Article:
Music I Dug & You Should Hear week of Jan 17: St. Paul & the Broken Bones, Debbie Neigher

A few words on the Music I Dug Most & You Should Hear in the past week:

St. Paul and the Broken Bones are the real deal: true, gritty, tonsil-shredding, toe-tapping, booty-shaking, and tear jerking soul.  Listening brings me back decades to the “wow” and the sense of commitment and energy I felt hearing early Springsteen.  (Plus there’s the surprise factor of expecting the lead singer ought to look like the late great Clarence Clemons and discovering instead that he’s kind of  a bookish white dude.)  The spirit of Motown lives on in these guy: we ought to thank them for keeping it real.  And even if that’s not your thing you owe it to yourself to check them out.

I’m way behind the times on this one: I only recently discovered Debbie Neigher’s music; so far I’m only in a position to comment on her 2011 self-titled debut.  But what a debut:  I’m pretty obsessive about lyrics, so if an artist is going to hang his or her hat on a  piano and clever turns of phrase odds are I’m not going to be wowed (unless you’re Regina Spektor, in which case I worship at your feet/pedals).  But I’m wowed: so many smart, surprising lines (“I’m lying on a bed of evergreens in my head” in Evergreens;  “There’s static on the radio but I can sing without the music anyway…. I can feel you without remembering your face anyway” in Frames). For me it calls to mind the estimable voice of Natalie Merchant plus that extra edge of more-than-just-pop creativity like Spektor delivers.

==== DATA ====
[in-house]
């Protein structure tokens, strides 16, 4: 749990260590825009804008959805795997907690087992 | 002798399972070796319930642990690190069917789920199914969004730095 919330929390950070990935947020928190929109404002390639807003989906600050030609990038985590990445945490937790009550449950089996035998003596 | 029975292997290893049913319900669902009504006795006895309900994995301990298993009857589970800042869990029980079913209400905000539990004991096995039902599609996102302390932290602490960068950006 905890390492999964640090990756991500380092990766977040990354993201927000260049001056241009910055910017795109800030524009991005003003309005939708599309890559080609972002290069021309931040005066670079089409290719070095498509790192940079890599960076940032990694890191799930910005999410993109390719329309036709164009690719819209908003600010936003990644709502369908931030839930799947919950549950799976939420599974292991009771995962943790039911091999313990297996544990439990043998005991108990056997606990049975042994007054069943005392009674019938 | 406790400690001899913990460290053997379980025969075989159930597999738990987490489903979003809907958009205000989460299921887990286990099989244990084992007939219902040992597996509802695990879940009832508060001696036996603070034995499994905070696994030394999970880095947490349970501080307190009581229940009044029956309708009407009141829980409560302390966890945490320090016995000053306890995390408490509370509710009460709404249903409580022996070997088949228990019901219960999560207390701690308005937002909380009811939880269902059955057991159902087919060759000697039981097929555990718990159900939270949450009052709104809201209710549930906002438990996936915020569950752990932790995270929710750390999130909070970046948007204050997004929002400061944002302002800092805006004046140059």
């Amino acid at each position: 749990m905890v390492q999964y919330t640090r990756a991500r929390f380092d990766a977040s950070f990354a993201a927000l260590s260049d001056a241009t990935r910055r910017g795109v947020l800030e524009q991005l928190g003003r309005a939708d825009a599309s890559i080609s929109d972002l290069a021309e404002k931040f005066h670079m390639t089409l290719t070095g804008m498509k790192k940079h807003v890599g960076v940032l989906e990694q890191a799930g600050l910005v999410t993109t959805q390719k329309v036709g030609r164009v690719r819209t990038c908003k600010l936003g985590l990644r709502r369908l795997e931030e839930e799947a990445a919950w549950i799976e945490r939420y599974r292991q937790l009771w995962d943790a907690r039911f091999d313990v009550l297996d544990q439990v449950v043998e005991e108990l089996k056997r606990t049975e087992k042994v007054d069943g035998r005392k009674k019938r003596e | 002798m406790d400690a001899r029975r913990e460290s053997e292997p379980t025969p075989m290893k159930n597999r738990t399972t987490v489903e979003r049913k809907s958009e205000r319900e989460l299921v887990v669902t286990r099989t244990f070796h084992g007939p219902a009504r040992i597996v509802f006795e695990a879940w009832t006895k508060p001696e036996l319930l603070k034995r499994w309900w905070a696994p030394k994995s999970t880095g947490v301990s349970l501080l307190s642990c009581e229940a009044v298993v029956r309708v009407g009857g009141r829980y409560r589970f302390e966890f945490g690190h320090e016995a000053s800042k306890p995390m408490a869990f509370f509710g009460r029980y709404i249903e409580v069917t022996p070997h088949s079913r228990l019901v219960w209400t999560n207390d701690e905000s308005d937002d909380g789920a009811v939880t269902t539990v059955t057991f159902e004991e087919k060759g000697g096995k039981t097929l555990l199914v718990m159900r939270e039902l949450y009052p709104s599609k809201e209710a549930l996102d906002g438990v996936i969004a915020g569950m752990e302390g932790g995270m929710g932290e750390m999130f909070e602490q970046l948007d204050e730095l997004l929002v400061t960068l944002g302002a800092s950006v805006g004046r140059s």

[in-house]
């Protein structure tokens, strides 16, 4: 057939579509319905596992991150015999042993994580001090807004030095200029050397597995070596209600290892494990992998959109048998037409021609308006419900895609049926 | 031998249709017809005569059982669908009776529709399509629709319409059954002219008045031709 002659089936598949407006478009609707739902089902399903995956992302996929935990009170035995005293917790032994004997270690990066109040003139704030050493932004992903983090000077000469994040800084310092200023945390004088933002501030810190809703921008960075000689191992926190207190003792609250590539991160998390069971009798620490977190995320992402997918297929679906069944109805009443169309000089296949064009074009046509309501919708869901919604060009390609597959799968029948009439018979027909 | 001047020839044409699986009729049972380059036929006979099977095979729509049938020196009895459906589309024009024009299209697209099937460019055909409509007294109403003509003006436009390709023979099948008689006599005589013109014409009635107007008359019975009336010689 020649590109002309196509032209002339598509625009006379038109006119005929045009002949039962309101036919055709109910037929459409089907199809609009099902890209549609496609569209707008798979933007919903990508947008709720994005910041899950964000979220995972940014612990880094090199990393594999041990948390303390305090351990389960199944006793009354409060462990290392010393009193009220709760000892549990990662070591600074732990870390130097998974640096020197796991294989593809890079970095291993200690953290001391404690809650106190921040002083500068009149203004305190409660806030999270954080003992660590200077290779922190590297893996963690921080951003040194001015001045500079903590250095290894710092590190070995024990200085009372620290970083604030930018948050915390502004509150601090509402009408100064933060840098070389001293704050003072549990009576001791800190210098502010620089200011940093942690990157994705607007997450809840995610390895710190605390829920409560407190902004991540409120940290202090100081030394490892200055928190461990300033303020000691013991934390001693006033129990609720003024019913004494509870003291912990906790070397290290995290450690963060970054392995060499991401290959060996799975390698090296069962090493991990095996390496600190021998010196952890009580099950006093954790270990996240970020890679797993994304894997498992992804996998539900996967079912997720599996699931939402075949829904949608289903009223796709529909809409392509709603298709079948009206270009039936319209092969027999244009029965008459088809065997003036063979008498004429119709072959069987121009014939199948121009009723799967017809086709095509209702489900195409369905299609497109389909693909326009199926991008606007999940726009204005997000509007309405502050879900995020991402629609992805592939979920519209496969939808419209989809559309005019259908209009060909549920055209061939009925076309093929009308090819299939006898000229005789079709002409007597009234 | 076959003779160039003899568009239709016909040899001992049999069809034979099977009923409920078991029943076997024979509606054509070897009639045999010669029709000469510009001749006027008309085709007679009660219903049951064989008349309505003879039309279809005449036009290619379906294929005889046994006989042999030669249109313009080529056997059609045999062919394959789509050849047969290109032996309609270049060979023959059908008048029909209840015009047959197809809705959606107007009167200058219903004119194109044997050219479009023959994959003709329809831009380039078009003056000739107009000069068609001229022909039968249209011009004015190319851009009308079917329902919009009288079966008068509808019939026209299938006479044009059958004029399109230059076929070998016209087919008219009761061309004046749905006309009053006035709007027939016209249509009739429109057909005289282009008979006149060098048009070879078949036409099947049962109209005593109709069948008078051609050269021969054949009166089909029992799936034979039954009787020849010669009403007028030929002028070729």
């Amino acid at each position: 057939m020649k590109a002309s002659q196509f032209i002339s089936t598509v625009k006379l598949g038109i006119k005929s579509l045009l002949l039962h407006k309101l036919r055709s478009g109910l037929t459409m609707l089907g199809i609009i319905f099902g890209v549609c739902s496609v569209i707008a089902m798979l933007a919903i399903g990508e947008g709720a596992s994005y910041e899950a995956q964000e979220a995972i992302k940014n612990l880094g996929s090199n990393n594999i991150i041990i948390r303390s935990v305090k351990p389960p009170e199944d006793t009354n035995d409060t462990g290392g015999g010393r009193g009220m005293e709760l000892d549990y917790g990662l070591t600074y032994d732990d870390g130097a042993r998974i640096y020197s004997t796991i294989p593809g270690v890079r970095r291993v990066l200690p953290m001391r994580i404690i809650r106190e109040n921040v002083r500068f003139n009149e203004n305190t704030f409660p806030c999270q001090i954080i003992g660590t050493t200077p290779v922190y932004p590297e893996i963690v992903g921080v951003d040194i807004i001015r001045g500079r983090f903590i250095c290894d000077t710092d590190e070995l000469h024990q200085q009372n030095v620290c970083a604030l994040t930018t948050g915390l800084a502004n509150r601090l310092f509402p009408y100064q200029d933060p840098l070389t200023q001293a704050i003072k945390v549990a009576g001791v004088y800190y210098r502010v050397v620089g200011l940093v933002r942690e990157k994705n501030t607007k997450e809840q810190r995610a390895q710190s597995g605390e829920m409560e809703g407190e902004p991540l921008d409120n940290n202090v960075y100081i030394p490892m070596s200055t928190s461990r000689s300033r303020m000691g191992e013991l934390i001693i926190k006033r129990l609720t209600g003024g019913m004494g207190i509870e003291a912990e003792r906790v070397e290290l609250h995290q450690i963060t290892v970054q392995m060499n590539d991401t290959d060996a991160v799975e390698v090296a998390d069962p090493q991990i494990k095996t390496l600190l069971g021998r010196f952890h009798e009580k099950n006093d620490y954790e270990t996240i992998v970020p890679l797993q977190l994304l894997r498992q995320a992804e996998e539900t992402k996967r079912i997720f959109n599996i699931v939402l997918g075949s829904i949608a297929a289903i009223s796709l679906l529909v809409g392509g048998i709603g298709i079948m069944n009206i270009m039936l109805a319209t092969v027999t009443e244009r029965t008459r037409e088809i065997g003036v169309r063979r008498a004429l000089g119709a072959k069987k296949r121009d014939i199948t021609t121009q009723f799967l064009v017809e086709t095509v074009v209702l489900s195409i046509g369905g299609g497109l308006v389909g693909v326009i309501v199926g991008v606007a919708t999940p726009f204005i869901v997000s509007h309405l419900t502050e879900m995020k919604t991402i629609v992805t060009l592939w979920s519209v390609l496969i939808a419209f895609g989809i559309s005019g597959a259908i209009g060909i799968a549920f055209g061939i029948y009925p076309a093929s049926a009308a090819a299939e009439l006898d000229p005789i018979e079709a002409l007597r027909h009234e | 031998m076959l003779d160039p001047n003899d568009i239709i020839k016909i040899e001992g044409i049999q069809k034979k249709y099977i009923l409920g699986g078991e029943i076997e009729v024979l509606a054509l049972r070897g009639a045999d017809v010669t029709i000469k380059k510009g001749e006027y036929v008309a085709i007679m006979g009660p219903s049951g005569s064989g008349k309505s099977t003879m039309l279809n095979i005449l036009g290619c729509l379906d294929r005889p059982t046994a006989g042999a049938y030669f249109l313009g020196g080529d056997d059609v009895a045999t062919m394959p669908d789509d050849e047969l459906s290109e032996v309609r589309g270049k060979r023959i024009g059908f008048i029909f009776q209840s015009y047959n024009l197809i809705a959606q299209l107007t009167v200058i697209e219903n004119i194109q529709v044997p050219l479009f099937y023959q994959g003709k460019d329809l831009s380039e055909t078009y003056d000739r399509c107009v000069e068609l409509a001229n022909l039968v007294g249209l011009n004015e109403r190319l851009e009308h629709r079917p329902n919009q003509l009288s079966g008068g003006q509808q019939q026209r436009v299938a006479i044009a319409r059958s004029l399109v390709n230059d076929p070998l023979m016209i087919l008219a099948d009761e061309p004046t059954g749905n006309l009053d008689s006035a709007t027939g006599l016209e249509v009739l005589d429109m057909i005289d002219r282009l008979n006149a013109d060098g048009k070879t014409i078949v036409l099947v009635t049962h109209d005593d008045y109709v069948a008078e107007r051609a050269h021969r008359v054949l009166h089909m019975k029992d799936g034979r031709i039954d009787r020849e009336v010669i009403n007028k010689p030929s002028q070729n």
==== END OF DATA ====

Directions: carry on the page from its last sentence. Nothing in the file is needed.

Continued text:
And now a word from our sponsor (that would be me).  Pride of place in the last week out of all the music I’ve been working on goes to Down to Our Last Dollar.  I constantly ask myself “what’s the first 30 seconds of music I want people to hear?”  (This is a fraught question, since the simple but epic first 30 seconds of Nebraska are why I learned to make music…)  There’s nothing fancy here: a piano riff that I wouldn’t add a note to, and declarative lyrics that sum up the story of the photo from the Great Depression that inspired it:

In our rusty old truck alongside of the highway
In the Devil’s own corner of the USA
It’s down to fuel or food with our last dollar:
Darling I don’t think we’re having supper today
No darling I don’t think we’re having supper today

Kudos paid to great artists in 2015 to date: 2

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